Tony Cliff

Ten years on

(26 May 1979)

Based on a speech at the Skegness Rally of the SWP, Easter 1979.
Socialist Worker, No.631, 26 May 1979.
Reprinted in Chris Harman (ed.), In the Heat of the Struggle, pp.181-2.
Transcribed & marked up by Einde O’Callaghan for the Marxists’ Internet Archive.

To grasp the present and try to foresee the future one must understand the past. The present is nothing but a moment containing elements from the past and the future. We have a new Tory government. To guess the prospects of the class struggle under Margaret Thatcher it is useful to look back at the class struggle over the last decade.

The ten-year period divides easily into two, more or less equal, parts: 1969-74 and 1974-79.

The first five years was a period when the class struggle achieved a level unprecedented in British working class history for generations. We had two national miners’ strikes. One of them smashed to pieces the incomes policy of the Tory government. The other forced the government to introduce a three-day week and then to lose power

We had a national unofficial docks strike challenging the government’s Industrial Relations Act. And the Pentonville prisoners were set free.

The same period saw the first ever national building workers strike; the first national teachers’ strike and the first national hospital workers’ strike. We had a national strike by the engineers against the Industrial Relations Act which forced the government to lift the court fine on the AUEW.

Workers facing sackings and factory closure in over 200 factories occupied them, a tactic completely new to the British working class. This chapter ended abruptly with the electoral victory of Labour in February 1974.

The next five years were radically different. We did not have one national strike in any key section of the class. The struggle was incomparably more fragmented, the level was far lower The number of days on strike in 1976 was the lowest for ten years.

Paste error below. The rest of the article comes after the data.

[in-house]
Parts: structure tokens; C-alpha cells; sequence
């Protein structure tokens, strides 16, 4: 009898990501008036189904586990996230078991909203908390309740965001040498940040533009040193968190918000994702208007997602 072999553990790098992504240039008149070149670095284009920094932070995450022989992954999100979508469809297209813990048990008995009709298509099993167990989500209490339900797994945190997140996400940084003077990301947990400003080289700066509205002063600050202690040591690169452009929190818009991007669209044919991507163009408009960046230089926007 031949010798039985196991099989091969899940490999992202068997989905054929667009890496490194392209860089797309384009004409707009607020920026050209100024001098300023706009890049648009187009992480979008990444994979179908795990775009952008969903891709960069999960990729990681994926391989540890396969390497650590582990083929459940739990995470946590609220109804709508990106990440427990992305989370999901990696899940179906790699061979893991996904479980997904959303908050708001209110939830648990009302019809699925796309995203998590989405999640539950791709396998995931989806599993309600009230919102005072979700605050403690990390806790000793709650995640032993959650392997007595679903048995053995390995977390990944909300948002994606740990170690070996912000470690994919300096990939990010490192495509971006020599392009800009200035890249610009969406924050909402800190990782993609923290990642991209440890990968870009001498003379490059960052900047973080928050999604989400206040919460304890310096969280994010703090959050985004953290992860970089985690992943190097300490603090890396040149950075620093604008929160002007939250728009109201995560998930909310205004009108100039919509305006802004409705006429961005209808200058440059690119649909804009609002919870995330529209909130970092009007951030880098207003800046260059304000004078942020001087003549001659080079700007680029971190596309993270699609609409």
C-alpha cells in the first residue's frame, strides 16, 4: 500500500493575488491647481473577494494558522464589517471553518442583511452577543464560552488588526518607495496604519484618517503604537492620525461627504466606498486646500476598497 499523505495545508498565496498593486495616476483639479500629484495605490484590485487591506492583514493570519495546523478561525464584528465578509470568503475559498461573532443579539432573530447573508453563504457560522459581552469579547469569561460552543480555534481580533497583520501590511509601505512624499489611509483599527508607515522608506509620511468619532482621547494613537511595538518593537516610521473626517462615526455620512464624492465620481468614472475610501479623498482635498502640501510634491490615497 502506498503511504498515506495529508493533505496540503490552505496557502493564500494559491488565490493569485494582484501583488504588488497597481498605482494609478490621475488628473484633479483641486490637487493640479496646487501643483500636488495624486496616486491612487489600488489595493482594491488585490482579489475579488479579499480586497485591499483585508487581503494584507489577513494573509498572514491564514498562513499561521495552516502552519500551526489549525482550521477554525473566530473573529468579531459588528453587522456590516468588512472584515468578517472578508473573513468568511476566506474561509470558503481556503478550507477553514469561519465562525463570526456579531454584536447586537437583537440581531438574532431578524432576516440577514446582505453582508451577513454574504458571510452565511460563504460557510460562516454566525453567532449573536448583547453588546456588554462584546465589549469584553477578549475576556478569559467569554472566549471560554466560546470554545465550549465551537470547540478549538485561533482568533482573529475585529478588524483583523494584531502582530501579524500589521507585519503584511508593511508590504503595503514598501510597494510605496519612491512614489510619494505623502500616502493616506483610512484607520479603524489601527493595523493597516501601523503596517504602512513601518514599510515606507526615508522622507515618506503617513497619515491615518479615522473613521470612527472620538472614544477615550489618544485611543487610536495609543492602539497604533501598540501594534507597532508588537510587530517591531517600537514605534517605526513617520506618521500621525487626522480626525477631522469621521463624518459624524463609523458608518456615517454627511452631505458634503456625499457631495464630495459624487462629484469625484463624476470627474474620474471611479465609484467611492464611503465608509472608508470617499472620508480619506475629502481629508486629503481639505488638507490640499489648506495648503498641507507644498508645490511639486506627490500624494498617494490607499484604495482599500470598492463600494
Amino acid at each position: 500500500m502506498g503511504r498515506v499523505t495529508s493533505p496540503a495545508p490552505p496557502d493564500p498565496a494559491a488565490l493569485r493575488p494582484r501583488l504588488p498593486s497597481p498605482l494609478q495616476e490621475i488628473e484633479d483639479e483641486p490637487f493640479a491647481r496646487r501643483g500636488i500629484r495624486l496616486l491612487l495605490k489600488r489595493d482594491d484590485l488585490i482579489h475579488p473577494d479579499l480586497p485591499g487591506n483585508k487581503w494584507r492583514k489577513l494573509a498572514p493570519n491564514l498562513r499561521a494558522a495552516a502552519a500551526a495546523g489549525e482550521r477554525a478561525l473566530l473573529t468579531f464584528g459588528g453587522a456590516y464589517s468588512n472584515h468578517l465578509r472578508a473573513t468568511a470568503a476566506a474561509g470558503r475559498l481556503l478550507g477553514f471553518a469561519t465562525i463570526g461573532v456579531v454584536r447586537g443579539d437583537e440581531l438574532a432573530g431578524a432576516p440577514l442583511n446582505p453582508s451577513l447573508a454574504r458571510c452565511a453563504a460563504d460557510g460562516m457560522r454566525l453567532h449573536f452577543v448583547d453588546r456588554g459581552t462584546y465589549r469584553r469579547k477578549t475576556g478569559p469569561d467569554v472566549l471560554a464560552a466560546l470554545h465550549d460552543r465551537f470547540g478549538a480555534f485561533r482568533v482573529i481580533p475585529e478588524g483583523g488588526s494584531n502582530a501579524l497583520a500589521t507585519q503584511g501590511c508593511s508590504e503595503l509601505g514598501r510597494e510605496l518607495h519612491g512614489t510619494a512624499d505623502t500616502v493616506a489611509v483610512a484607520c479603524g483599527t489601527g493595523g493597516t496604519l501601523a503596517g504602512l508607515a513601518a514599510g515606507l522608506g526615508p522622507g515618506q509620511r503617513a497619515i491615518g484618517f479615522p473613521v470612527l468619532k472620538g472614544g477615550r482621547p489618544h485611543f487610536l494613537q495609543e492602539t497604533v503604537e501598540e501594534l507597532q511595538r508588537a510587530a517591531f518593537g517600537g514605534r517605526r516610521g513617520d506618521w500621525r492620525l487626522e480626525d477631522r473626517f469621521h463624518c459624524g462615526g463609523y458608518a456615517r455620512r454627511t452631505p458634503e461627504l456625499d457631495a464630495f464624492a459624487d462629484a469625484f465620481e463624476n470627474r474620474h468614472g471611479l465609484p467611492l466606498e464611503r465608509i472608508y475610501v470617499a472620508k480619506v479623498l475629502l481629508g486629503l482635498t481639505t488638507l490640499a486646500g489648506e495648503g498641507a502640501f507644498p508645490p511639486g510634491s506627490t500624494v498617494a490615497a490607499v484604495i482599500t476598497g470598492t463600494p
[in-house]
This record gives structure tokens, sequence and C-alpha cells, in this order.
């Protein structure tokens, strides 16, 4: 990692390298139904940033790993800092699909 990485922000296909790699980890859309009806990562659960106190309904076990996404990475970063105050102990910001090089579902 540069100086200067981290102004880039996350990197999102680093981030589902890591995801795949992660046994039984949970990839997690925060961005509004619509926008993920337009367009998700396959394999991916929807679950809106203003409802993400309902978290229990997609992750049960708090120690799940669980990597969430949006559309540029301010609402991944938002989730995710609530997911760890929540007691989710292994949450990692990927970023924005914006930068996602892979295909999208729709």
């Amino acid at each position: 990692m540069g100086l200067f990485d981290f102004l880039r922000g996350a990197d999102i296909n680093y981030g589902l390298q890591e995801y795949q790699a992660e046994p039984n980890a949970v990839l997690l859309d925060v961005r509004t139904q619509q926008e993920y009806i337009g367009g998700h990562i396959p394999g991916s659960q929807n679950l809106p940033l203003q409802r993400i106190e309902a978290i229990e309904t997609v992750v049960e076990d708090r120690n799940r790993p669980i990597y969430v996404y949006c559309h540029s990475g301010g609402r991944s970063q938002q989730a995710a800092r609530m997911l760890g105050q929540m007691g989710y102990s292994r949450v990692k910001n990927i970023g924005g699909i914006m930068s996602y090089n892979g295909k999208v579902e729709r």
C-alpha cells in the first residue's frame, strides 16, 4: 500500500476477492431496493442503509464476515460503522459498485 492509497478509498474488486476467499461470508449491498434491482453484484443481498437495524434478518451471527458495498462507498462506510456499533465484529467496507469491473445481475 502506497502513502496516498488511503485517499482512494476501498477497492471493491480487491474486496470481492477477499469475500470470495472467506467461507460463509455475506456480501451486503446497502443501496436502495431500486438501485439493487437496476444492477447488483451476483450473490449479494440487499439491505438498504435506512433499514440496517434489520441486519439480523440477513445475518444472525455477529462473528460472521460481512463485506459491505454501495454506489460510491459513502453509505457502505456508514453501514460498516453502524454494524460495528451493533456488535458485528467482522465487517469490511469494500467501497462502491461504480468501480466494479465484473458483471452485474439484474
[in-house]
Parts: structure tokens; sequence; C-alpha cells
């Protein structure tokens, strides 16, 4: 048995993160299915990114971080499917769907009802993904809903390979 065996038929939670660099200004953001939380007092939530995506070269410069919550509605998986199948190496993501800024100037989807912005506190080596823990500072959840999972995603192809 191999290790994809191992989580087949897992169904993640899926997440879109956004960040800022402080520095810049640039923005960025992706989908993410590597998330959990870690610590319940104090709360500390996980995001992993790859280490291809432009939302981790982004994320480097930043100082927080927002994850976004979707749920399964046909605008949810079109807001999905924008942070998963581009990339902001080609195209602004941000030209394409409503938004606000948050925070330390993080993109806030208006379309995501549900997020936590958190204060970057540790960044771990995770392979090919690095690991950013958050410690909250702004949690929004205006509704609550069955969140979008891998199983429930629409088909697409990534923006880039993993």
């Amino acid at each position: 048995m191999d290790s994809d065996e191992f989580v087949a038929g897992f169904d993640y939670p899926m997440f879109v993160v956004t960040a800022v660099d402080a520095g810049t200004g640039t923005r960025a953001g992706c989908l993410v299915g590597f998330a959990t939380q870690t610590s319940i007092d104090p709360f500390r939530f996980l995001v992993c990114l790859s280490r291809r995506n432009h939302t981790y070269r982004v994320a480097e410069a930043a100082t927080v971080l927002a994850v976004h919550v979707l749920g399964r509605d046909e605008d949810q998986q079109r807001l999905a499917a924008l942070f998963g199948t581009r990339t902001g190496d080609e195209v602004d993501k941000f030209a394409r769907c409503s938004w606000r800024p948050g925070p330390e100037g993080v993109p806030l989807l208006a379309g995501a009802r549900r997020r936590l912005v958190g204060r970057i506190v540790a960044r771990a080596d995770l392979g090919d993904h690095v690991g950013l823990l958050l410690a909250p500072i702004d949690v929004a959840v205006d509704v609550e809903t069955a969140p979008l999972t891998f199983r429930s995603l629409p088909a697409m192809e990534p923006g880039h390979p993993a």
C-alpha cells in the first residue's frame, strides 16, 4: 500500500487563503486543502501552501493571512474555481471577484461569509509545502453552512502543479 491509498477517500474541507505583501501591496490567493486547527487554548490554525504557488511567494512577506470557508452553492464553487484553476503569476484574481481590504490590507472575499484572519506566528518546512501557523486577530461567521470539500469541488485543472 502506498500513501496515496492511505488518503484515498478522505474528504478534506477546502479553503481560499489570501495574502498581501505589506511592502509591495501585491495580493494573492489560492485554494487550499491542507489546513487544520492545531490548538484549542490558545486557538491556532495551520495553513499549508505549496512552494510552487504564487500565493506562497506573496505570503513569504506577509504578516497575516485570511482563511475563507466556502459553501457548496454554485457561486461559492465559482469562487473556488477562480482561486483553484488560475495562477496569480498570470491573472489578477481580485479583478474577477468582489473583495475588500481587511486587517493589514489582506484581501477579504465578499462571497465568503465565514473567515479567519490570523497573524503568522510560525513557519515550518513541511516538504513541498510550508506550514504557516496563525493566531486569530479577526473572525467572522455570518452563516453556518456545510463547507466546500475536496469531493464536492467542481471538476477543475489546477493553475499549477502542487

One reason given for this change is that it was simple loyalty to Labour that cut the level of struggle. This wouldn’t wash in 1969. The strikes of the dustmen and the teachers did smash through Wilson’s incomes policy. Loyalty to Labour by itself would not have held the dam.

A second reason put forward is the incomes policy. However, all the historical experience showed that incomes policy by itself only stemmed the battle for a year, or at best, two years.

The third reason given is that militancy was dampened by unemployment. Again, historical experience shows that well-organised workers can be whipped into greater militancy by the threat of the sack.

To understand the downturn in the class struggle in 1974-79 one must look to the cause in the weaknesses of the labour movement – general causes that were very much in evidence in the first five years. I gave a list of workers’ struggles that ended victoriously in the years 1969-74. Alas a whole number of important battles in the same period ended in defeat.

In 1971 the seven week long and bitter strike of the postmen ended in a complete victory for the employers. In 1972 the wage claim of two million engineering workers ended in the dust. In 1973 the building workers’ strike, with all its militancy and flying pickets, was accompanied with the arrest and imprisonment of the Shrewsbury pickets. They were not freed. In other words, sectionalism was still rampant in the labour movement.

The generalising and unifying element in all those strikes was a deep anti-Tory feeling. The alternatives to the Tories meant the Labour Party.

Once Labour was in power that general opposition collapsed. In all the struggles of 1969-74 the union officials kept complete control over the national strikes. The spearhead of the union bureaucracy at that time were the left leaders, Scanlon and Jones.

With Labour in power all the union leaders moved towards the social contract – this time spearheaded by the same “terrible twins”.

The worst inheritance of the trade union bureaucracy during the social contract was that scabbing became respectable. We must remember how Jimmy Airlie, the convenor of Govan shipyard, scabbed on the yard workers of Swan Hunter in Newcastle, accepting the blacked Polish ships. Labour laid the foundations and the Tories will now build the structure by using the law.


Last updated on 11.9.2002